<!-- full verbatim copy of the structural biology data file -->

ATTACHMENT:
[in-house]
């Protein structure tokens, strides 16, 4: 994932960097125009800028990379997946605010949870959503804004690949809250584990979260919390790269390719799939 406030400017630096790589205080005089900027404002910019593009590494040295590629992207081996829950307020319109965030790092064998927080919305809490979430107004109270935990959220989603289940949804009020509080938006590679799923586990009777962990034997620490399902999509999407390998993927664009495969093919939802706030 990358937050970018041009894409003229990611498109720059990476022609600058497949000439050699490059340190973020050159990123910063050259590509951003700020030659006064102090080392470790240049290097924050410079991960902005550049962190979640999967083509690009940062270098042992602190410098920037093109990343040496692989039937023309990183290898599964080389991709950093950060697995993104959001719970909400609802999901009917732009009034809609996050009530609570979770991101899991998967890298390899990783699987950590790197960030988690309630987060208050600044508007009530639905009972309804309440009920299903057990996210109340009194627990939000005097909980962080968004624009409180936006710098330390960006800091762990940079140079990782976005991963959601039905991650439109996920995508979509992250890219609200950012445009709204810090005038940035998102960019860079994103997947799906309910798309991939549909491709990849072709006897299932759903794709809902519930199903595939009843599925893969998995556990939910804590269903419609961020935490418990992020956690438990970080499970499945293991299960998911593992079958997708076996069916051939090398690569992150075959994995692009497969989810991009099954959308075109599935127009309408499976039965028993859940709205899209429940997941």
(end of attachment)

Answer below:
[in-house]
């Protein structure tokens, strides 16, 4: 994932960097125009800028990379997946605010949870959503804004690949809250584990979260919390790269390719799939 406030400017630096790589205080005089900027404002910019593009590494040295590629992207081996829950307020319109965030790092064998927080919305809490979430107004109270935990959220989603289940949804009020509080938006590679799923586990009777962990034997620490399902999509999407390998993927664009495969093919939802706030 990358937050970018041009894409003229990611498109720059990476022609600058497949000439050699490059340190973020050159990123910063050259590509951003700020030659006064102090080392470790240049290097924050410079991960902005550049962190979640999967083509690009940062270098042992602190410098920037093109990343040496692989039937023309990183290898599964080389991709950093950060697995993104959001719970909400609802999901009917732009009034809609996050009530609570979770991101899991998967890298390899990783699987950590790197960030988690309630987060208050600044508007009530639905009972309804309440009920299903057990996210109340009194627990939000005097909980962080968004624009409180936006710098330390960006800091762990940079140079990782976005991963959601039905991650439109996920995508979509992250890219609200950012445009709204810090005038940035998102960019860079994103997947799906309910798309991939549909491709990849072709006897299932759903794709809902519930199903595939009843599925893969998995556990939910804590269903419609961020935490418990992020956690438990970080499970499945293991299960998911593992079958997708076996069916051939090398690569992150075959994995692009497969989810991009099954959308075109599935127009309408499976039965028993859940709205899209429940997941």